What is your least favorite move so far?
Bowen: The Bears signing tight end Jimmy Graham. Graham's declining play speed and overall slide in production make this a curious move from general manager Ryan Pace. Even with an obvious need at the position, Graham brings little to the running game as a blocker and will have to be schemed open in Matt Nagy's offense.
Clay: The Panthers signing quarterback Teddy Bridgewater for three years, $63 million. Carolina is in clear rebuild mode with a new coaching staff and roughly 65% of its 2019 defense currently no longer on the roster. Enter Bridgewater, who hasn't been a full-time starter since 2015 and was average (and extremely conservative), at best, in a terrific situation in place of Drew Brees last season. I would've liked to see the Panthers go younger or aim for a higher ceiling.
Fowler: Halapoulivaati Vaitai's five-year, $50-million deal with Detroit. He's a nice player, but $10 million per year for a swing tackle with 20 career starts over four seasons is hard to justify. The Hopkins trade easily could slide into this spot, along with Graham taking his creaky knees to Chicago for $8 million a year.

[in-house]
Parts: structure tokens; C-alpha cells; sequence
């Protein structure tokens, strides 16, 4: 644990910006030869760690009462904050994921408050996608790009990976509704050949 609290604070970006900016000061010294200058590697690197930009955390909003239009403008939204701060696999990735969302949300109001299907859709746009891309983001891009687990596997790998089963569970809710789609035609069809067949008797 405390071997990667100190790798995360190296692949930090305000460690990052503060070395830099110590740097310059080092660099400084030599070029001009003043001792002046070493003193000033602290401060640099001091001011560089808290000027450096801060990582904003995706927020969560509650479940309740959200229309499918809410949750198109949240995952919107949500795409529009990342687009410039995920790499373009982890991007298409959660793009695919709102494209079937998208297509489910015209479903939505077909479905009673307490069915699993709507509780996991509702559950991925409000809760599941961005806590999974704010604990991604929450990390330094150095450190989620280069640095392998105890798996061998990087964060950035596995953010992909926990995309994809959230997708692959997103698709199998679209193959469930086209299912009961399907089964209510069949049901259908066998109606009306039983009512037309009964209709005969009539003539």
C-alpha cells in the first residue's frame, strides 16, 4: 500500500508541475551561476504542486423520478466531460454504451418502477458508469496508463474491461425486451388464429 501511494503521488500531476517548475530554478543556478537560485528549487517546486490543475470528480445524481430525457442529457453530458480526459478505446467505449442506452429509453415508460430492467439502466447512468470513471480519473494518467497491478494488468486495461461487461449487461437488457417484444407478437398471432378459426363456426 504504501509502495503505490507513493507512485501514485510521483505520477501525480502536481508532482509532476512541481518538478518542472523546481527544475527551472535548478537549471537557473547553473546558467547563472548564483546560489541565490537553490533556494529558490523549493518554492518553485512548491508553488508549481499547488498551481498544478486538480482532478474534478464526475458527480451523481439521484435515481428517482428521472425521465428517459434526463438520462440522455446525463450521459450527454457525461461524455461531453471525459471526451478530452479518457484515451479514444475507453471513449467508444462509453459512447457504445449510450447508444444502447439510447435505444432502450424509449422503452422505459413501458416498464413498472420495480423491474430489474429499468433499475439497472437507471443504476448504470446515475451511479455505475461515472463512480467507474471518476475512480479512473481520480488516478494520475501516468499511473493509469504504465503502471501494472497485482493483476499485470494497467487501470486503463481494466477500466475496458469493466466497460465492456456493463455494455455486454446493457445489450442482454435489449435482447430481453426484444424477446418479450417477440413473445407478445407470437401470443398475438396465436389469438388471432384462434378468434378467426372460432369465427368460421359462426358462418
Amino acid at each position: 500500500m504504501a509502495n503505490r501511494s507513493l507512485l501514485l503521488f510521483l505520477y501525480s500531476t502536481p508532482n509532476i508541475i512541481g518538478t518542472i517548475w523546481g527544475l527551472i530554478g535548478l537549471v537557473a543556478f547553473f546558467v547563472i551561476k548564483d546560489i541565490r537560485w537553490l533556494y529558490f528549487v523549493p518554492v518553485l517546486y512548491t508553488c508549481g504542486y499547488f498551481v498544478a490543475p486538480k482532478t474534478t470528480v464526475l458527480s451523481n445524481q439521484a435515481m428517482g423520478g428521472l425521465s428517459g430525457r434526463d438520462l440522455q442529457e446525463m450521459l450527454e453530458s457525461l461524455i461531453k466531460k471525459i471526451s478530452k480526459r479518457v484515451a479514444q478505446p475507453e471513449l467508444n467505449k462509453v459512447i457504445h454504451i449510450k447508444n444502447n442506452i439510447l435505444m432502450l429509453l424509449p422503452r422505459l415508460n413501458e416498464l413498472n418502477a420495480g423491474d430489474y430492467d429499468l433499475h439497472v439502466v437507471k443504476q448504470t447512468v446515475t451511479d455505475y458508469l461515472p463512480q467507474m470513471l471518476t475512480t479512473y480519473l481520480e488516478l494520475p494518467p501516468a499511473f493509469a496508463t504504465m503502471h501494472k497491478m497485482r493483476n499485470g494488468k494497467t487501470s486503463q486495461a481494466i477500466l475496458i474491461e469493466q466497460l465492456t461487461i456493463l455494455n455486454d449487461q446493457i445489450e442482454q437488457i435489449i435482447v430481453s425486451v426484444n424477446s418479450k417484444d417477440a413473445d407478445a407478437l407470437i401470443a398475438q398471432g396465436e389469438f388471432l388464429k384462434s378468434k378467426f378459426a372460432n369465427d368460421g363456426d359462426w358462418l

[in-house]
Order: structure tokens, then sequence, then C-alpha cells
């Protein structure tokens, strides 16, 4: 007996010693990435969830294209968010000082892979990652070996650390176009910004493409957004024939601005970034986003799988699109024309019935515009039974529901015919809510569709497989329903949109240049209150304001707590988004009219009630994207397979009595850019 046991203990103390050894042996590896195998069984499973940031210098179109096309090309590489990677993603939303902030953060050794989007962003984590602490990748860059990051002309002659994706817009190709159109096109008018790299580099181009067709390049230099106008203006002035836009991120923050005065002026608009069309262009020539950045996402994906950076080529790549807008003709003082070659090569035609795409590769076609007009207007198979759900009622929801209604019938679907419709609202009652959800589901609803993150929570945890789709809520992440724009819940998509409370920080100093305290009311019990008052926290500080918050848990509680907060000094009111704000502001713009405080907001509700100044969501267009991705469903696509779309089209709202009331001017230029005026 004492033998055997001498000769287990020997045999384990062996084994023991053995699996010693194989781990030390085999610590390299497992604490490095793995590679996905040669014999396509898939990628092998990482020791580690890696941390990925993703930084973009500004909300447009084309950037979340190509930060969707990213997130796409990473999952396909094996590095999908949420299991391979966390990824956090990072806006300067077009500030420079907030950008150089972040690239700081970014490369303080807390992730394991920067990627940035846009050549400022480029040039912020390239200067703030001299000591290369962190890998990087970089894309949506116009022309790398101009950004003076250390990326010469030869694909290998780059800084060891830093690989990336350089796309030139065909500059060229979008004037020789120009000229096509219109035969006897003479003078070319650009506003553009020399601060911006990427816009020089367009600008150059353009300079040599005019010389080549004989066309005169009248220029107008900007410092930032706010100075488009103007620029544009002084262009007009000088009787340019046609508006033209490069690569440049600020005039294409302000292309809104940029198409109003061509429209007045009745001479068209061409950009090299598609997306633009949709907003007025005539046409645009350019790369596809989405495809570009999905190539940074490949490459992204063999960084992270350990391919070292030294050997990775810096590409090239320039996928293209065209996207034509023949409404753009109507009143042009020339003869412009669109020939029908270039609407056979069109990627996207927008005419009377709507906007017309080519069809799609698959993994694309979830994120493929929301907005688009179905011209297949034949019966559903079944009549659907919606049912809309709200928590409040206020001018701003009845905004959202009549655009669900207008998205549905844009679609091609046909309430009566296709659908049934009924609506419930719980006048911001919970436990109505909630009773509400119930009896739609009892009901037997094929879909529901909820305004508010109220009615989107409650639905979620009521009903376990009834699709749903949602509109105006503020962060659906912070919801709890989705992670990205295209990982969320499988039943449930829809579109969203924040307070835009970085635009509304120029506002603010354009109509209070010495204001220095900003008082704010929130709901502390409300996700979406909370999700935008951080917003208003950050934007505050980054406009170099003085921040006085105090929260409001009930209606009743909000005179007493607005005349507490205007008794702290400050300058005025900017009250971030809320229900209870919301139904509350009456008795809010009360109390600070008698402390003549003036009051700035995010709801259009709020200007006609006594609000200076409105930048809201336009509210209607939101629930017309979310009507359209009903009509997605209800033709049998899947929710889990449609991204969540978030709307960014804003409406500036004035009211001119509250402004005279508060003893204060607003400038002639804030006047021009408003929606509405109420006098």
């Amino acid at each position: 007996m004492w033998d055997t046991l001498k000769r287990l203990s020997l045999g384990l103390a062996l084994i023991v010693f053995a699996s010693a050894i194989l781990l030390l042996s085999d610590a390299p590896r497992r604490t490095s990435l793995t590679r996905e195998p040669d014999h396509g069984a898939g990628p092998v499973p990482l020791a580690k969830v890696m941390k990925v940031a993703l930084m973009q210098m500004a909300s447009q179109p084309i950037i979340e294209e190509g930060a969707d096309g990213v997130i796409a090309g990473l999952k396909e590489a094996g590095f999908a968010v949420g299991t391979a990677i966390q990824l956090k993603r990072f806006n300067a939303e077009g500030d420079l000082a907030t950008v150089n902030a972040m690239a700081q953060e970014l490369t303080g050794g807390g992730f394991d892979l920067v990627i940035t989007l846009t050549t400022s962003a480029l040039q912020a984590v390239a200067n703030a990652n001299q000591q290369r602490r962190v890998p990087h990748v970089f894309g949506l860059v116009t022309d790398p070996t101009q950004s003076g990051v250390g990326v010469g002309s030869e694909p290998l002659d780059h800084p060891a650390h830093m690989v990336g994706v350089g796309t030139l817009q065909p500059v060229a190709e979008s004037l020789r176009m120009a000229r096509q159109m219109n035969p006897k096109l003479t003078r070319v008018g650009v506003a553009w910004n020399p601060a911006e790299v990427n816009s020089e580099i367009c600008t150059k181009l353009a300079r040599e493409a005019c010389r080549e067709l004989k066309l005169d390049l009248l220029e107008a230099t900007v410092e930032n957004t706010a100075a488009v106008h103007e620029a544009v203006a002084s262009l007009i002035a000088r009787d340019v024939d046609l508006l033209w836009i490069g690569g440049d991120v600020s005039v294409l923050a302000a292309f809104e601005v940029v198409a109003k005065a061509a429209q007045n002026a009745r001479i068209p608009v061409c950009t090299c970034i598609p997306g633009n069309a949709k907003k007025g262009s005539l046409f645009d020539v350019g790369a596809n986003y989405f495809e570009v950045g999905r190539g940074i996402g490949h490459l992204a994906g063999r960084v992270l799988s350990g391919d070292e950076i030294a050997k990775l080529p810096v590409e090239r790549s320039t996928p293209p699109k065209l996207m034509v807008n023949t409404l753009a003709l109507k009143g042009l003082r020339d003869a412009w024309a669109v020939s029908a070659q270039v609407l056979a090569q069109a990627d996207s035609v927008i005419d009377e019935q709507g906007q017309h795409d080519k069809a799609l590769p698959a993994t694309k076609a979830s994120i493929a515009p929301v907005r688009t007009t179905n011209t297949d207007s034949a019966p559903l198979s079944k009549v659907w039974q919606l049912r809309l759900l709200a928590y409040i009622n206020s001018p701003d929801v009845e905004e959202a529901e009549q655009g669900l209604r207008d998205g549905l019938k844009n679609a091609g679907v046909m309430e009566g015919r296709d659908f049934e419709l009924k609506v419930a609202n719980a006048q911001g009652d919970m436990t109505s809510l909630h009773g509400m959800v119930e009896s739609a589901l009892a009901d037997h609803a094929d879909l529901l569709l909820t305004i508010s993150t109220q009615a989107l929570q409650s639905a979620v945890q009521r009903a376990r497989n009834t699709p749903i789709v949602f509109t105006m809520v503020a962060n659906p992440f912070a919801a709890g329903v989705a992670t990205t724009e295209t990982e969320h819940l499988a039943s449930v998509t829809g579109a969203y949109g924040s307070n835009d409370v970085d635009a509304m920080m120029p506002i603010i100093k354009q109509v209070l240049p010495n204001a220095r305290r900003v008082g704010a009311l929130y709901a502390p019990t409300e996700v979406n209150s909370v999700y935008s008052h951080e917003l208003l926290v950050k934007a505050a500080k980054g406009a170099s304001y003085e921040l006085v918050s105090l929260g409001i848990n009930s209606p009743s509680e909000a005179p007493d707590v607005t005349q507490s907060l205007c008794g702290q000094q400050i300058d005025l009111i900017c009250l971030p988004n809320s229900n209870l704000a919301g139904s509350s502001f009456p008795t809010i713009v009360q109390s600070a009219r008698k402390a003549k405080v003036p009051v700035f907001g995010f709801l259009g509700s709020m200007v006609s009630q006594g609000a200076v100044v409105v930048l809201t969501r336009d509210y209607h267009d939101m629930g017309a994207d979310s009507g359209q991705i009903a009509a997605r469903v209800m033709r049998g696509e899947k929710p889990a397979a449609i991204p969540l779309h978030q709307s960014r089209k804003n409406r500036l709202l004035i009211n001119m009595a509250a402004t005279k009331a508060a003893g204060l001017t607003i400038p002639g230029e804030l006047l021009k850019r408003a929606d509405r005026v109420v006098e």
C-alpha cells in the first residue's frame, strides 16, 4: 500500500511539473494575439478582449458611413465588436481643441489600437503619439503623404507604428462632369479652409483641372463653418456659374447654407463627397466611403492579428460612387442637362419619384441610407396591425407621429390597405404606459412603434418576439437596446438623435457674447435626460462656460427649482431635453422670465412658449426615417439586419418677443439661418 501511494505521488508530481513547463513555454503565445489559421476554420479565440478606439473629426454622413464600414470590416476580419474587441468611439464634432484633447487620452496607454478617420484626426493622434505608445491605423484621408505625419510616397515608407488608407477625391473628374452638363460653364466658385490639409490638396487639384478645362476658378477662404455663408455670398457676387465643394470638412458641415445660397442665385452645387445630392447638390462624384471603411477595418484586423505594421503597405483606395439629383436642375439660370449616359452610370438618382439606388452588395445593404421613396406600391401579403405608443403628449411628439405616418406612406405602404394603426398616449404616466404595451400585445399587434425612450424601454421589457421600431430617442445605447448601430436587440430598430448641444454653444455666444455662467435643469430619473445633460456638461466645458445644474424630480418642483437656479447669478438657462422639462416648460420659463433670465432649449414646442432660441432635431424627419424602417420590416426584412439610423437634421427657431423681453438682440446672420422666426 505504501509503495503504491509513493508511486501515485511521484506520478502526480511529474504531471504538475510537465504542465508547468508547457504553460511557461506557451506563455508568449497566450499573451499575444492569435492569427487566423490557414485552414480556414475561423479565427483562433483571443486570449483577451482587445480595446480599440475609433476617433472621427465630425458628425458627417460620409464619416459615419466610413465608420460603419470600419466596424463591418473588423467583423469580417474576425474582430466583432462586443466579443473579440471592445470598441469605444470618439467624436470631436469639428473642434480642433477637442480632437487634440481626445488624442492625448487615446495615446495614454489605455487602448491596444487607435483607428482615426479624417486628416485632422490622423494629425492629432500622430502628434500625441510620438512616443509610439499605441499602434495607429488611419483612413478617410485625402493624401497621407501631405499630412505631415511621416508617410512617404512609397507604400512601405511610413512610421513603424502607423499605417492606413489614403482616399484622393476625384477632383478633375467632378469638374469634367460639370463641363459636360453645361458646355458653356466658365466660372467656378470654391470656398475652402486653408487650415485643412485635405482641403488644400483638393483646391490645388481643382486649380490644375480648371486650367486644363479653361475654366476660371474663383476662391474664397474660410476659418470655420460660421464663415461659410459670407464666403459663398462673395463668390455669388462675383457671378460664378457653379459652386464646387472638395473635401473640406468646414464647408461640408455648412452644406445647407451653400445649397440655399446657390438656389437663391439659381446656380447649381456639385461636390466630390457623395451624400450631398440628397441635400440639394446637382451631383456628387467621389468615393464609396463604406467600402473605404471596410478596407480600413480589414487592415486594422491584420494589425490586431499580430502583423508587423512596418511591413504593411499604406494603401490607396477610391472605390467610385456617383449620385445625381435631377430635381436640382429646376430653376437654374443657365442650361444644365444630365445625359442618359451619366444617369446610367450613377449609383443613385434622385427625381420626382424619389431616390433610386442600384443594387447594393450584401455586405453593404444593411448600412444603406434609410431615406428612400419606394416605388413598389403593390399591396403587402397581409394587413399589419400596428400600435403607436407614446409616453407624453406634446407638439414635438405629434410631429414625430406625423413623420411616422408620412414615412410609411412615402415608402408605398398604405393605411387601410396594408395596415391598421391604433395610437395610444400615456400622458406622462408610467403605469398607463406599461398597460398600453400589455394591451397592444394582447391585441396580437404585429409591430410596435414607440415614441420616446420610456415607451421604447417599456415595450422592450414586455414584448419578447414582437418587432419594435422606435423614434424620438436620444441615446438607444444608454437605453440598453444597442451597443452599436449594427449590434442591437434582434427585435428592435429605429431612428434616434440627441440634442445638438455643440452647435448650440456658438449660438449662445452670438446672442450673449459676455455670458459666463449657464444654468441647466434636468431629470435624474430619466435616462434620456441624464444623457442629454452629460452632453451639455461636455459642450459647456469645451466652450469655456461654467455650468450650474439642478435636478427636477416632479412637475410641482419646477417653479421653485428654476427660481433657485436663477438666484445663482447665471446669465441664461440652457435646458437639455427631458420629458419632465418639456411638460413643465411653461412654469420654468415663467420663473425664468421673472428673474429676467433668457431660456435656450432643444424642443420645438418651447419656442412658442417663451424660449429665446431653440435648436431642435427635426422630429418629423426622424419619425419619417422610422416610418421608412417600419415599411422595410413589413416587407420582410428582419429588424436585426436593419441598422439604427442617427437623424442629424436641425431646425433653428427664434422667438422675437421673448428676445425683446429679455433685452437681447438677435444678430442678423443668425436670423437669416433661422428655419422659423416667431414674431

Graziano: The Texans trading away Hopkins. Yeah, it's the flip side of my favorite move, but that makes sense, no? Houston got smoked here, and obviously something was at work other than football reasons. Even so, in a climate where no one is rushing to pay running backs, you're taking on David Johnson's contract. The 40th pick in the draft doesn't seem like enough for a player like Hopkins, and Johnson is going to have to return to his briefly dominant form in order to even come close to justifying this.
Reid: What were the Texans thinking in trading Hopkins for Johnson? From a football standpoint, there's just no way to justify this. I get that Johnson had a monster season both rushing and receiving in 2016 -- but it was only one season.
Schatz: If trading for Hopkins is the best move, trading him away is the worst. But I'm also not a fan of the Bengals giving a three-year, $42 million contract to Trae Waynes, whose charting stats over the past couple of seasons are not as impressive as those of other free-agent cornerbacks such as Byron Jones and James Bradberry.
Seifert: The Lions giving linebacker Jamie Collins $18 million fully guaranteed. Collins' effort took a big dive the last time he signed a big free-agent contract, in 2017 with the Browns. He returned last season to the Patriots on a prove-it deal, and now suddenly we're supposed to think he'll be a high-energy player after getting paid again in Detroit?
What is the most underrated move so far?
Bowen: The Raiders signing linebacker Cory Littleton. The Raiders signed both Littleton and Nick Kwiatkoski to upgrade the linebacker position in Las Vegas. However, I'm more focused on Littleton here because of the run-and-hit traits I see on film to go along with the coverage skills. The speed is there to track the ball at the second level, and Littleton tackles in space.